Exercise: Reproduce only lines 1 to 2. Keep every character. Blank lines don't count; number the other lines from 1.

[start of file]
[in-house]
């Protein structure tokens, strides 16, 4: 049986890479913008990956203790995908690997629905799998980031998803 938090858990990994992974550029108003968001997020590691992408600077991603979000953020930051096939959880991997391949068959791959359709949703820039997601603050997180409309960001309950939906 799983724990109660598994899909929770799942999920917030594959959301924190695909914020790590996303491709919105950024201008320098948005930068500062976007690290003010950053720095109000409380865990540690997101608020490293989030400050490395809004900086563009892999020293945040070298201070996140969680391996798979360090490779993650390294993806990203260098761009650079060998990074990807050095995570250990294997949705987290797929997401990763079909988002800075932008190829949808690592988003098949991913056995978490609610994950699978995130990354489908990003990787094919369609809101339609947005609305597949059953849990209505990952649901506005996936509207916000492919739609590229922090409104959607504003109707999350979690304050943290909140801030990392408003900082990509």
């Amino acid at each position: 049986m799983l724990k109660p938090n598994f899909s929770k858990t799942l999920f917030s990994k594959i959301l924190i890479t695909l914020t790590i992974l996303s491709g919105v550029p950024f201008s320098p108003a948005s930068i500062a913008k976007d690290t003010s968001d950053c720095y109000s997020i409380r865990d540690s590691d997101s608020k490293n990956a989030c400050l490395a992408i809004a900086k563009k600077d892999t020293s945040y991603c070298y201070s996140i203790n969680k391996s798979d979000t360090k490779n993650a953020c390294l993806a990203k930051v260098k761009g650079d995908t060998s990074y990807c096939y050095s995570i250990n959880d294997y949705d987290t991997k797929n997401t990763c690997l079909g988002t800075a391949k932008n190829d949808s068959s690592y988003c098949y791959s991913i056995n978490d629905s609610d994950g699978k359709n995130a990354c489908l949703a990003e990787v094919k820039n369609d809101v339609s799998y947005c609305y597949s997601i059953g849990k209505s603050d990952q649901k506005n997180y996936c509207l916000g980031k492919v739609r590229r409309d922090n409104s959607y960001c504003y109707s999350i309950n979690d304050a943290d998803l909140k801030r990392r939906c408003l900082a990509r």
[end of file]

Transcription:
[in-house]
């Protein structure tokens, strides 16, 4: 049986890479913008990956203790995908690997629905799998980031998803 938090858990990994992974550029108003968001997020590691992408600077991603979000953020930051096939959880991997391949068959791959359709949703820039997601603050997180409309960001309950939906 799983724990109660598994899909929770799942999920917030594959959301924190695909914020790590996303491709919105950024201008320098948005930068500062976007690290003010950053720095109000409380865990540690997101608020490293989030400050490395809004900086563009892999020293945040070298201070996140969680391996798979360090490779993650390294993806990203260098761009650079060998990074990807050095995570250990294997949705987290797929997401990763079909988002800075932008190829949808690592988003098949991913056995978490609610994950699978995130990354489908990003990787094919369609809101339609947005609305597949059953849990209505990952649901506005996936509207916000492919739609590229922090409104959607504003109707999350979690304050943290909140801030990392408003900082990509």